Congressional leaders are preparing a stopgap bill to keep the federal government running into March and avoid a partial shutdown next week.
IRS Commissioner Danny Werfel told reporters on Thursday that a potential government shutdown wouldn’t keep the agency from starting the tax filing season on Jan. 29, as planned.
The top-line budget agreement Congress worked out last weekend doesn't mean the work is done. Members still have to work out the agency-by-agency allocations and whatever policy riders each side can stomach. For the industry view, The Federal Drive with Tom Temin spoke with the President and CEO of the Professional Services Council, David Berteau.
In today's Federal Newscast: Some TSP participants can expect some information about recalculated life expectancy numbers. The VA plans new research using psychedelics to treat PTSD and depression. And billions in cuts to the IRS have just been accelerated.
Congressional leaders have reached an agreement on overall spending levels for the current fiscal year that could help avoid a partial government shutdown later this month. House Speaker Mike Johnson is hailing the agreement in a letter to colleagues as “the most favorable budget agreement Republicans have achieved in over a decade.” President Joe Biden says the agreement is one step closer "to preventing a needless government shutdown and protecting important national priorities.” Lawmakers needed an agreement on overall spending levels so that appropriators could write the bills that set line-by-line money for agencies. Funding is set to lapse Jan. 19 for some agencies and Feb. 2 for others.
Happy New Year. The government-shutdown deadline is just a couple of weeks away. Some things never change. For a deeper look at what a second session of a troubled Congress is likely to do, the Federal Drive with Tom Temin spoke with WTOP Capitol Hill Correspondent Mitchell Miller.
They somehow cobbled together two consecutive continuing resolutions. Now members of Congress aren't sure what will happen when the current one expires. At least one Democrat in leadership predicts a shutdown next month.
A proactive system of action aligns with the principles of good cyber hygiene. It ensures that organizations are not merely responsive but anticipatory, staying one step ahead of cyber adversaries. The dynamics of cyberspace dictate that agility is the need of the hour, and a comprehensive system that enables swift responses to emerging threats embodies this agility.
Continuing resolutions hurt not only service members, but also civilians both at the Department of Defense and at other agencies by hurting morale and slowing new programs.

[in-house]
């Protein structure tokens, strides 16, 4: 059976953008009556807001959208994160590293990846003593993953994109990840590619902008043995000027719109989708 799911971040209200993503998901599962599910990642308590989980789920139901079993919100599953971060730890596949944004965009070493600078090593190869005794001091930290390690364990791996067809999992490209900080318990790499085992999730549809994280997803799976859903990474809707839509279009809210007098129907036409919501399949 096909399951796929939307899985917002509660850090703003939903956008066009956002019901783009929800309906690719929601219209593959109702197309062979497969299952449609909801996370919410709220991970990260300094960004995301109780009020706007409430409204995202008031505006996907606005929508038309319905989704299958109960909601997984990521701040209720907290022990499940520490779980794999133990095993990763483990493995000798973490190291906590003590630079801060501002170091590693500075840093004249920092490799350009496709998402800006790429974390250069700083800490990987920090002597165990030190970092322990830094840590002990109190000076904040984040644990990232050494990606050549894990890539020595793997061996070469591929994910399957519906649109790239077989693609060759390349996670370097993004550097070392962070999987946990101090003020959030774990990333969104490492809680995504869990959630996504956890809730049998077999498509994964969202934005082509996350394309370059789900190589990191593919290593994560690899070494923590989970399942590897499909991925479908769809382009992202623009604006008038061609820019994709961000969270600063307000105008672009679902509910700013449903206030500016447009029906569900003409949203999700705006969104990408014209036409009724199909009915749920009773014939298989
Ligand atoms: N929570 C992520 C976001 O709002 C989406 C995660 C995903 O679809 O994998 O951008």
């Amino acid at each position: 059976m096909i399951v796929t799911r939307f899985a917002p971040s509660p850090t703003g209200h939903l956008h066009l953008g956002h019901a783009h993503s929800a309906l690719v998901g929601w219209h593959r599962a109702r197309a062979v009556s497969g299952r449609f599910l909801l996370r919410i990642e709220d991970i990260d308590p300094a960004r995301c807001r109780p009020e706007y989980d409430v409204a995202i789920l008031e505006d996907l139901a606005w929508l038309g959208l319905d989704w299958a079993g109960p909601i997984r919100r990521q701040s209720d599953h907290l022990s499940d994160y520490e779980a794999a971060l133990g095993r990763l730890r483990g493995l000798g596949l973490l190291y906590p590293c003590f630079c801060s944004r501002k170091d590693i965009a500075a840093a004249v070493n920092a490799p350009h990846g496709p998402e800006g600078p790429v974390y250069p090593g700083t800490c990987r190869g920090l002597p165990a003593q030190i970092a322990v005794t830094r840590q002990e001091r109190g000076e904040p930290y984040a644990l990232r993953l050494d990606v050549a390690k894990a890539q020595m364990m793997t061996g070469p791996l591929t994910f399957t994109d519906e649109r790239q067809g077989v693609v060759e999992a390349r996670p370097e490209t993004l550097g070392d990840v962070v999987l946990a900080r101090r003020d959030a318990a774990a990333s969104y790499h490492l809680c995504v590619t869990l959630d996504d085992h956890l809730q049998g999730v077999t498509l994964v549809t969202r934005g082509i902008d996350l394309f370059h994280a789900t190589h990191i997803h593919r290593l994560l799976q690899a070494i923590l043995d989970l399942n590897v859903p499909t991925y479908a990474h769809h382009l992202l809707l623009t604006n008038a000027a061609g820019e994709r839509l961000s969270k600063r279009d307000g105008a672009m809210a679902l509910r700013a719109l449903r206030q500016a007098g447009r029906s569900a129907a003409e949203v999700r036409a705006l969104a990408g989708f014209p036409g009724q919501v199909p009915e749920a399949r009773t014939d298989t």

The government is open on this short holiday week – and it will stay that way through at least the first couple months of the new year. That is thanks to a continuing resolution Congress passed and the president signed late last week. But the way Congress went about it is going to make things complicated – and maybe harder to pass full appropriations bills for 2024. For more on this, Federal News Network Deputy Editor talked with Mitchell Miller, WTOP Capitol Hill correspondent.
President Joe Biden has ended the immediate threat of a government shutdown, signing a temporary spending bill a day before much of the government was to run out of money. The bill maintains existing funding levels. It pushes a fight with congressional Republicans over the federal budget into the new year, when GOP lawmakers in the House are vowing to exact stiff spending cuts. It splits the deadlines for passing full-year appropriations bills into two dates: Jan. 19 for some federal agencies and Feb. 2 for others. The measure does not include any wartime aid for Ukraine or Israel, nor does it offer humanitarian funding for Palestinians.
Mike McCord, the undersecretary of defense (comptroller)/chief financial officer, said the Department of Defense will be impacted by more continuing resolutions, particularly if it leads to a sequestration, but it will not furlough personnel if that happens
Congress has ended the threat of a government shutdown until after the holidays. The Senate gave final approval to a temporary government funding package Wednesday night and sent it to President Joe Biden for his signature. The bill sets up a final confrontation on the government budget in the new year. The Senate worked into the night to pass the bill with days to spare before government funding expires Saturday. The spending package keeps government funding levels at current levels for roughly two more months while a long-term package is negotiated.
Another shutdown countdown is upon us. If you're thinking, "didn't we just go through one?" You're right. All this uncertainty is taking a toll on agency operations and the folks that run the places. To get an idea of how these constant battles could effect things going forward, Federal Drive Executive Producer Eric White spoke with Max Stier, President and CEO of the Partnership for Public Service.